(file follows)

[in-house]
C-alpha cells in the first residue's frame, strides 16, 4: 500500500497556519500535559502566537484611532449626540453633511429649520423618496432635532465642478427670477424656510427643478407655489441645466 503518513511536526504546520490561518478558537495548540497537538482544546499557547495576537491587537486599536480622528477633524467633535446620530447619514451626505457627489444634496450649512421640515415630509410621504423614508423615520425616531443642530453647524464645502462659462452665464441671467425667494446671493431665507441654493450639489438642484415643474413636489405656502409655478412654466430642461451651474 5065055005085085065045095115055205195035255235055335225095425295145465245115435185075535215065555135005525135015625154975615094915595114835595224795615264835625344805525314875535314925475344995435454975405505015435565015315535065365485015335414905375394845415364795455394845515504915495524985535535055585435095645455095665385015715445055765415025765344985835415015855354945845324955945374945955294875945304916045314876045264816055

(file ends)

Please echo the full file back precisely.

[in-house]
C-alpha cells in the first residue's frame, strides 16, 4: 500500500497556519500535559502566537484611532449626540453633511429649520423618496432635532465642478427670477424656510427643478407655489441645466 503518513511536526504546520490561518478558537495548540497537538482544546499557547495576537491587537486599536480622528477633524467633535446620530447619514451626505457627489444634496450649512421640515415630509410621504423614508423615520425616531443642530453647524464645502462659462452665464441671467425667494446671493431665507441654493450639489438642484415643474413636489405656502409655478412654466430642461451651474 5065055005085085065045095115055205195035255235055335225095425295145465245115435185075535215065555135005525135015625154975615094915595114835595224795615264835625344805525314875535314925475344995435454975405505015435565015315535065365485015335414905375394845415364795455394845515504915495524985535535055585435095645455095665385015715445055765415025765344985835415015855354945845324955945374945955294875945304916045314876045264816055